Projects

The purpose of this page is to collect links relating to some of the library, digital, and scholarly projects I have worked on in recent years.

Software Project Management - Digital Humanities

Performant Software Solutions LLC

Since the summer of 2011, I have been working at Performant Software Solutions LLC, first as a production assistant and now as a project manager. I specialize in managing our digital humanities projects, such as Juxta Commons (free online textual collation software), BRANCH (interactive timeline of nineteenth-century British history), TypeWright (software for crowdsourcing the correction of poorly OCR'd eighteenth-century texts), and the ongoing development of the ARC nodes NINES, 18thConnect, and MESA. I have also been involved in some of the company's other projects in the area of eHealth research (such as SHUTi).

Freelance Writing

A History of Student Life at the University of Virginia School of Law

I have been commissioned by the head of the law library at the University of Virginia to write a book about the history of student life at U.Va. Law. For this project, I am working mainly with primary materials drawn from the University archives and historical newspapers. Publication is expected in 2014. The book will be part of a series on the history of the law school, with other volumes currently being authored by U.Va.-trained historians.

Editing Archival Documents for Web and Print

The Diary of William Minor Lile, 1883-1932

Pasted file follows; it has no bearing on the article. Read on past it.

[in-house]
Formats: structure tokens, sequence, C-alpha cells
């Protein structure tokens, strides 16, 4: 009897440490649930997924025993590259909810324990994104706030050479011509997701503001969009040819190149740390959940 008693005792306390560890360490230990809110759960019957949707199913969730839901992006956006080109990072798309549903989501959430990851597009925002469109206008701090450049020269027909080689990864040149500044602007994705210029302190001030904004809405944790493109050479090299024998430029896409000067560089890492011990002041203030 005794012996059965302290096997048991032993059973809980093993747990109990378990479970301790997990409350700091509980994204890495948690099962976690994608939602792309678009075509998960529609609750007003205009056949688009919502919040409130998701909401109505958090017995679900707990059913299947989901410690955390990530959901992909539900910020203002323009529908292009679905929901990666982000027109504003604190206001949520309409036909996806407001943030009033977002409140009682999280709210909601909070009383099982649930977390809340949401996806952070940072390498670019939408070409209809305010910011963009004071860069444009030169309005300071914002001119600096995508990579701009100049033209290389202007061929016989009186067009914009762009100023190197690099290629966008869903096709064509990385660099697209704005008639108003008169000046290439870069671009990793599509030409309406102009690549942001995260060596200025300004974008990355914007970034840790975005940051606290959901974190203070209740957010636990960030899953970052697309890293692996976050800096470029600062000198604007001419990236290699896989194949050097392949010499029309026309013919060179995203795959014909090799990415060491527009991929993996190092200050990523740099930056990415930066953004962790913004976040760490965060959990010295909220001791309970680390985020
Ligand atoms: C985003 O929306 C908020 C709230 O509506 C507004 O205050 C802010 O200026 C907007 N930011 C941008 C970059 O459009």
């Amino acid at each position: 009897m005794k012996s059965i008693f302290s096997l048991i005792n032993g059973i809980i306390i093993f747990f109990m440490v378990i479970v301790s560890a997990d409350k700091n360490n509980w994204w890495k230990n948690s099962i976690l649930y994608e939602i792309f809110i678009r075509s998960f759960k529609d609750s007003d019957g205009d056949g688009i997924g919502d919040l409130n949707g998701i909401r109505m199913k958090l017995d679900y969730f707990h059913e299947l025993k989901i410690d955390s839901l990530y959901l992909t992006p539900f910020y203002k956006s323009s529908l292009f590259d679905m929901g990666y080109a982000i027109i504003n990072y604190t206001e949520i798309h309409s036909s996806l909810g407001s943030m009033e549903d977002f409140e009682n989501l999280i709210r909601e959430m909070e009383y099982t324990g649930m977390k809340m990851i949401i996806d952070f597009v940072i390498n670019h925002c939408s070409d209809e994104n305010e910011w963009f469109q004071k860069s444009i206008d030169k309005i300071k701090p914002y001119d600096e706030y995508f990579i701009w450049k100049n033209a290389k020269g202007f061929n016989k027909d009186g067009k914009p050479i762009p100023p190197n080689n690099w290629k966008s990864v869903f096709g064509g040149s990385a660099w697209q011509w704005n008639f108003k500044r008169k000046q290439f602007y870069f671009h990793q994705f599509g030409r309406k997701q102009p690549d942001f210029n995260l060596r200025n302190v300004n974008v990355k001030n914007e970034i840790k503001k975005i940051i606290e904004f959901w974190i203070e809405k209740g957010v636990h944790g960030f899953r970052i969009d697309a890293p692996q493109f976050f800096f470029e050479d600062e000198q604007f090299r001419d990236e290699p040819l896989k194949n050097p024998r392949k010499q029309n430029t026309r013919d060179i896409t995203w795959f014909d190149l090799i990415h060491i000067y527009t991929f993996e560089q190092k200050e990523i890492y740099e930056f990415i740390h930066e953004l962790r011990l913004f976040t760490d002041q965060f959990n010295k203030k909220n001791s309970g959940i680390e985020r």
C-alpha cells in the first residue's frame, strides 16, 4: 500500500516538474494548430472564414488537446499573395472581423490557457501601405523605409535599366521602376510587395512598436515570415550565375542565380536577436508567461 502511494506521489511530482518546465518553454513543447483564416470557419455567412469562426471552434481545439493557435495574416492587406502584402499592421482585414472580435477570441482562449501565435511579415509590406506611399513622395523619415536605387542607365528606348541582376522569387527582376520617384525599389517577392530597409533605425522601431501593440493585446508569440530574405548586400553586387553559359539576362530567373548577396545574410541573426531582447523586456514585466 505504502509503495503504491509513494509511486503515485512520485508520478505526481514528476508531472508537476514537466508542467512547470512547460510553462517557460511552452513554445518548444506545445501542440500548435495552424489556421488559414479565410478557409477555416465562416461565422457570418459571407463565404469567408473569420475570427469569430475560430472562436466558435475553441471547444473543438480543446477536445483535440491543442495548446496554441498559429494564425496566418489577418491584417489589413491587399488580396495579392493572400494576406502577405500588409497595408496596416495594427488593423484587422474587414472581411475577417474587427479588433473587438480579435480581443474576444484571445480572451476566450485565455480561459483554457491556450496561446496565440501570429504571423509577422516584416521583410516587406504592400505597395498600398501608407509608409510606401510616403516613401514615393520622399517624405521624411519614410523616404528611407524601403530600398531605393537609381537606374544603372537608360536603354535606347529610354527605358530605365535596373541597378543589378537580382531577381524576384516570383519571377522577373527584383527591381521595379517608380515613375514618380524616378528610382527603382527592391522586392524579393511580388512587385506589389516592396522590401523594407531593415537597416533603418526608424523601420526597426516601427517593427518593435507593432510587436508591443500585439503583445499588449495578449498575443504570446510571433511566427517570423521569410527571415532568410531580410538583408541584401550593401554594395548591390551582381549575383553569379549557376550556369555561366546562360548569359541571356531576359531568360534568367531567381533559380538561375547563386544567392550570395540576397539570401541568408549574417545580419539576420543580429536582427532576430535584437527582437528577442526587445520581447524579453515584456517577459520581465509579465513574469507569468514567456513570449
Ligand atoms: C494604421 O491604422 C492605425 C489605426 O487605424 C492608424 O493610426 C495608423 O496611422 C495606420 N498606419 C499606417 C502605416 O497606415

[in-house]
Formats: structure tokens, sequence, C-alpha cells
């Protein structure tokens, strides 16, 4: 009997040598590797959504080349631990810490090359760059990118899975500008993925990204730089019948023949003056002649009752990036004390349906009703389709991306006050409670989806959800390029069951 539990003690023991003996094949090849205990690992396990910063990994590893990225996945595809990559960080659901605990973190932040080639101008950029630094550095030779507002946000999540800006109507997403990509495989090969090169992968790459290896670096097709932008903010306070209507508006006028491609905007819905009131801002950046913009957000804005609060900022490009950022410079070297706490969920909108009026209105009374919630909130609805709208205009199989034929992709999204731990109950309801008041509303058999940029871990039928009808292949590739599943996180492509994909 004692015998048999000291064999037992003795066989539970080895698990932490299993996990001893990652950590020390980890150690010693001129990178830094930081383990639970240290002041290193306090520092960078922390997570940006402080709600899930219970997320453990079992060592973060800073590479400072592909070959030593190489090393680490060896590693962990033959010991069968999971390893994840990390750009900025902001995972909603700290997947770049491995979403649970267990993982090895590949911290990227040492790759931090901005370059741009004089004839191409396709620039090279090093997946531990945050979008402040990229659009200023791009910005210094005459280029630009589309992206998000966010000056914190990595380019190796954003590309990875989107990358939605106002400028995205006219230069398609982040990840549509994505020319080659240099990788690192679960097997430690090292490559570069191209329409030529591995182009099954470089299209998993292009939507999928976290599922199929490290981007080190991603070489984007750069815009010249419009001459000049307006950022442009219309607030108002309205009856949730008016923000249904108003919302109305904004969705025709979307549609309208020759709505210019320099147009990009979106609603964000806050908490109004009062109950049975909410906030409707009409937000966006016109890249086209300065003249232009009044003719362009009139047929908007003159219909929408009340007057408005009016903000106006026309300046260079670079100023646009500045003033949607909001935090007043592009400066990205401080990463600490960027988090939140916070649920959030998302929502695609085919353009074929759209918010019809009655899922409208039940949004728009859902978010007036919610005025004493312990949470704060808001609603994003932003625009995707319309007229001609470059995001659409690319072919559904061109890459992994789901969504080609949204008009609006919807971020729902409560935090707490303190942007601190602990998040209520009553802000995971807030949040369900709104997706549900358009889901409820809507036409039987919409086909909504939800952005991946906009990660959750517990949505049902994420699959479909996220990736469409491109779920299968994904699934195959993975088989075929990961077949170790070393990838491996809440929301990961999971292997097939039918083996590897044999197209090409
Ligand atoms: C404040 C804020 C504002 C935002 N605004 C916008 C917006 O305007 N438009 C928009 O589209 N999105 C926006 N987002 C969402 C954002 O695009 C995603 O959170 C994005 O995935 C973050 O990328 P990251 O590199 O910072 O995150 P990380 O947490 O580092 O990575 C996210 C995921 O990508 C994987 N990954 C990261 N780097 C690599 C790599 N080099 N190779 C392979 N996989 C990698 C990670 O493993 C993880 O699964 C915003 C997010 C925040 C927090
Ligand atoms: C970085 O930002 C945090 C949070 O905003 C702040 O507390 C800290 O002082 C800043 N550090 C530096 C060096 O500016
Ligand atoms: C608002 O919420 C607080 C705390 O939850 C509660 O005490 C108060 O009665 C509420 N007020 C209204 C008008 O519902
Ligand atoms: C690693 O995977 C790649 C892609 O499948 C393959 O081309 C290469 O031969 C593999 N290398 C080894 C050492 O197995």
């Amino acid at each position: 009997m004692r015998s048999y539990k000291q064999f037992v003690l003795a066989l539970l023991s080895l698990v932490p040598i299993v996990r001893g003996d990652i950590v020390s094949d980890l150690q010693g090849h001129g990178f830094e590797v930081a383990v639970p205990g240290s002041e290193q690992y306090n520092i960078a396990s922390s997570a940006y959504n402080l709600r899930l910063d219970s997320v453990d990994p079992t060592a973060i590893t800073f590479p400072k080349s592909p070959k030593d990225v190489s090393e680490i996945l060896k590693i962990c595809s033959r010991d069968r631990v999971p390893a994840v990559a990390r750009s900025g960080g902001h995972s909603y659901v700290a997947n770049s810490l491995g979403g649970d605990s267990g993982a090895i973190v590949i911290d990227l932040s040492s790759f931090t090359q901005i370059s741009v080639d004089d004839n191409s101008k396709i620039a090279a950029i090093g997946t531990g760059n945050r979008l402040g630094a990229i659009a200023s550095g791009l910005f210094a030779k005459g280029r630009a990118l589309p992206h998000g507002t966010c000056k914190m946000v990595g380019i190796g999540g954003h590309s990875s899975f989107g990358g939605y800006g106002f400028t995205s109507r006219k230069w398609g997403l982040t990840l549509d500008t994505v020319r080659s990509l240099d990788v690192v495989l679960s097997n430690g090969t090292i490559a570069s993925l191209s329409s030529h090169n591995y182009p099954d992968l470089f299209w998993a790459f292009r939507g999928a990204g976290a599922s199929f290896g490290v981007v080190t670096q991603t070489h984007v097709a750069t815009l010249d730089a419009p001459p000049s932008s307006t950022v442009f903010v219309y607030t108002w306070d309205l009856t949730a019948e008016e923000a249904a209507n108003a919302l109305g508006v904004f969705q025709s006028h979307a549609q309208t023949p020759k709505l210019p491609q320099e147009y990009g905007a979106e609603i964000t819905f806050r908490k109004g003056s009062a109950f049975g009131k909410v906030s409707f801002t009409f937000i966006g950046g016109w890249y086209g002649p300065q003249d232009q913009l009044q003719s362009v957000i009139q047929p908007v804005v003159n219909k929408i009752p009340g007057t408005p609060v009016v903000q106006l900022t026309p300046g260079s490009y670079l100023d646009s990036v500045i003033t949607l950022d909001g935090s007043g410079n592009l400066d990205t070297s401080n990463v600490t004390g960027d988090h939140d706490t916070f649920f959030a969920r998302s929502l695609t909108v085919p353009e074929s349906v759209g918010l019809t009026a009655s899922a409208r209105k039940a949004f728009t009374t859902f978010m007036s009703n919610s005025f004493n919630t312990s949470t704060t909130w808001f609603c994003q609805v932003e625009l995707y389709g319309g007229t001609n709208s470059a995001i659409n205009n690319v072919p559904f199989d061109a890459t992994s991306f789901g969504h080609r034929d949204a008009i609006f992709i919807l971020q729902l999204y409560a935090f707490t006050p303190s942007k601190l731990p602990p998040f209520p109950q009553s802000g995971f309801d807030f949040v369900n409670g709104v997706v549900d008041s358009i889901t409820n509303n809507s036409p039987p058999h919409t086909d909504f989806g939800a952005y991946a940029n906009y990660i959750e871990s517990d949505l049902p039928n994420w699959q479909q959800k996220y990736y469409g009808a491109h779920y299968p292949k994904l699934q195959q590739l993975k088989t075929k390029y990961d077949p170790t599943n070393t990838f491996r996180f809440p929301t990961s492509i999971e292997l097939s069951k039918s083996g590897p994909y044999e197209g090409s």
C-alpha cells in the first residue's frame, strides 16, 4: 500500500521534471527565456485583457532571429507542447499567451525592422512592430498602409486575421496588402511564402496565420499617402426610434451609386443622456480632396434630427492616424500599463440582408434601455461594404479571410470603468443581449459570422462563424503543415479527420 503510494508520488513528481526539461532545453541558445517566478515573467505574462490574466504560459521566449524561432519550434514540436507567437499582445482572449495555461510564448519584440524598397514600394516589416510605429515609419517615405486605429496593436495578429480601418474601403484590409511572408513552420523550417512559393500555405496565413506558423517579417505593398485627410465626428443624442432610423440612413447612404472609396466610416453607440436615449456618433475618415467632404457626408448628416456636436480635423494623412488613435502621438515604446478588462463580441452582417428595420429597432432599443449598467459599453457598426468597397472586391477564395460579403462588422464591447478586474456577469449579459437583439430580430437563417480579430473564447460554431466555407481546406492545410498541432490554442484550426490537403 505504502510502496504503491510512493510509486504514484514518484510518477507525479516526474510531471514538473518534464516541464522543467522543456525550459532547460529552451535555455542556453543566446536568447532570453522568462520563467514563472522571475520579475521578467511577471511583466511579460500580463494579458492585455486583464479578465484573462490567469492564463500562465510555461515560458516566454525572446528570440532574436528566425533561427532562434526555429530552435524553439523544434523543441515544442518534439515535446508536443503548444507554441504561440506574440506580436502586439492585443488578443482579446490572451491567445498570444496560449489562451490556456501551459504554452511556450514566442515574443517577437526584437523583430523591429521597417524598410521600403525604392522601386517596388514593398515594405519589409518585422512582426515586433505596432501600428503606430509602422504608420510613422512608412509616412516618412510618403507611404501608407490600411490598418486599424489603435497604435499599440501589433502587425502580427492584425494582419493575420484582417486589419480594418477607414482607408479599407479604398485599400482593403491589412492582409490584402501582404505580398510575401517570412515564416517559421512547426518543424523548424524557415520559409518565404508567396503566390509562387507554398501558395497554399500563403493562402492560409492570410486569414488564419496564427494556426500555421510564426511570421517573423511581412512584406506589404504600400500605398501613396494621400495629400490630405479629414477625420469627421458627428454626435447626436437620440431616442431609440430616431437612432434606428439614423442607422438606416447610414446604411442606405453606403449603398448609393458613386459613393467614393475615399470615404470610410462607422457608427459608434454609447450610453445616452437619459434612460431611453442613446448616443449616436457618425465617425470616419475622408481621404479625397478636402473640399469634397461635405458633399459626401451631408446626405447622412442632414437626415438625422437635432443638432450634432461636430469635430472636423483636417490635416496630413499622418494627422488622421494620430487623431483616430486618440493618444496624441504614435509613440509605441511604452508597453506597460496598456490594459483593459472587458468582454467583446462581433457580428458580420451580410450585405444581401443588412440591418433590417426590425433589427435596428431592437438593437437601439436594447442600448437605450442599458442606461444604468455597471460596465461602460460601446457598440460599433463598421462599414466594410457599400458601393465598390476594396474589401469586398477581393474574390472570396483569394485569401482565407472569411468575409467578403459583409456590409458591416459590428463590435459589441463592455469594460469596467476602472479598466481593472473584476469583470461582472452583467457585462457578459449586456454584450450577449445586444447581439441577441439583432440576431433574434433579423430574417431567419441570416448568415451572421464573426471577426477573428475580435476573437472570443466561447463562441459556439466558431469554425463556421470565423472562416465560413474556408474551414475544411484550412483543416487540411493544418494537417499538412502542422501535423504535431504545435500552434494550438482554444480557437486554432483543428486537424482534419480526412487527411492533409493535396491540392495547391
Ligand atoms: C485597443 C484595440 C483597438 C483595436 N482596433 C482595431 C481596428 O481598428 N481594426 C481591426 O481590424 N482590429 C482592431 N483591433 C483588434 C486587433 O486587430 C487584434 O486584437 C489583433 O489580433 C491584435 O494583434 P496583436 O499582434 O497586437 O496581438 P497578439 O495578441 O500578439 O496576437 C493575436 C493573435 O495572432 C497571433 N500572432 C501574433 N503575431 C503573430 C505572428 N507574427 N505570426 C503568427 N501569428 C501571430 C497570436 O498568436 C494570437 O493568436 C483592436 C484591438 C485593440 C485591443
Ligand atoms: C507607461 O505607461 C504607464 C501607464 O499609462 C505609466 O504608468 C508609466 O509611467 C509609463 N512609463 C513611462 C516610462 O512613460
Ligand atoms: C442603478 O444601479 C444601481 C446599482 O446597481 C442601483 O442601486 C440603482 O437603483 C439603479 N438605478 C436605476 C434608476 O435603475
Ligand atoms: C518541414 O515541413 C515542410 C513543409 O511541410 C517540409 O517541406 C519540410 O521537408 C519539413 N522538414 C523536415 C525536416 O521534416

William Minor Lile was effectively the dean of the University of Virginia School of Law from 1895 to 1932. During that period, he oversaw dramatic growth and modernization of the Law School. In the World War I era, he resumed keeping a personal diary, as he had done for five years in the 1880s while practicing law in Lynchburg and courting his future wife. Lile's diary is rich in historical detail: he reports his memories of a Civil War childhood on a slaveholding plantation in Alabama; his family's casualties in World War I and the 1919 influenza epidemic; his excitement over his "skyrocketing" bank stocks in the late 1920s and his bewilderment at the stock market crash of 1929; his charitable efforts during the Great Depression; and his love affair with a series of early automobiles. Lile's diary, which runs to approximately 900 pages, was donated by his family to the Law School.

In 2010-2011, I edited a volume of excerpts from Lile's diary for publication by the U.Va. Law Library. There is no online component to the project, but you can see a finding aid for the Lile diaries and associated papers at Virginia Heritage and a brief biography of William Minor Lile on the Law Library website. You can also read a very nice article about the project (including an interview with me and the director of the law library) that was published on the Law School's website.

A Poet's Answer to Equity Pleading